To my teachers
Do you know how some kids want to be teachers when they grow up?
Do you know why?
I do. When I was in fifth grade, I was shy, short, and quiet. I had skipped two grades, and so I was two years younger than the other students. My parents had moved five times (Vermont, Pennsylvania, Indiana, New Mexico) before we had come back to Texas, and I didn't have a lot of friends. Or, for that matter, experience making them.
But in the mornings, before school, every day, I would get dropped off at around 6am by my parents. I would wait with the crossing guard until my teacher came to school, and then go sit with her in the classroom and write in my journal, and do my work, until school started. I still remember her name was Mrs. Hill.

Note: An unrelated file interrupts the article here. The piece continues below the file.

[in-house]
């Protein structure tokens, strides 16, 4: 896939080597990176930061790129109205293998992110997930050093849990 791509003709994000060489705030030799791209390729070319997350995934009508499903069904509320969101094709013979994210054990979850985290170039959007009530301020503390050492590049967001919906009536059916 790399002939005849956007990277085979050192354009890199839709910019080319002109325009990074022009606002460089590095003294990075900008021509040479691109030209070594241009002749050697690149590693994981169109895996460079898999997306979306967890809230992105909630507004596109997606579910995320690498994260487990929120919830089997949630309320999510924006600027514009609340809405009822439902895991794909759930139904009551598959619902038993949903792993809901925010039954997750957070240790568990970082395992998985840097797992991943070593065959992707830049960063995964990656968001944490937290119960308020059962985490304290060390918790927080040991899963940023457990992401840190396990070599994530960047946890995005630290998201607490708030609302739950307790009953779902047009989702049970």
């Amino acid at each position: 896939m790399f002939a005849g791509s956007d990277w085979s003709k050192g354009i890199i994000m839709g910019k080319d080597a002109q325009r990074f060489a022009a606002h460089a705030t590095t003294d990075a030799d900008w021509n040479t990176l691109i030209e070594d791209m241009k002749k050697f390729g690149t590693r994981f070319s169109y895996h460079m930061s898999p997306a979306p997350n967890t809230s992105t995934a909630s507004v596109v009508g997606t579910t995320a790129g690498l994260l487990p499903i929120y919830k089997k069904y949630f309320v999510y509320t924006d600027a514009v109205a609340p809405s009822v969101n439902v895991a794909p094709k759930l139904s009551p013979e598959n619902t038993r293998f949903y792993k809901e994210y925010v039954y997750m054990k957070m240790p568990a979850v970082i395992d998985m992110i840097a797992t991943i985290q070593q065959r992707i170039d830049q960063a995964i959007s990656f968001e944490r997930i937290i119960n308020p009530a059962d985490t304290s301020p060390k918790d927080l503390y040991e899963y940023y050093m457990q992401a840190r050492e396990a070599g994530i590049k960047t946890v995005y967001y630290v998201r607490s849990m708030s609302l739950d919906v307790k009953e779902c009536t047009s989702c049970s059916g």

In that class, I went from being a very-quiet, very-unsure, very-shy child, to being a mostly-quiet, mostly-unsure, mostly-shy kid. And, as anyone who's been in that situation can tell you, that's actually a lot of improvement. I felt proud when I could shape a spoon out of aluminum foil for our hands-on science demonstration, I felt good about writing, in a way I thought was interesting. And at Camp Tyler, an outdoor school that each 5th grade class in our public school distict visited for a week, I had fun.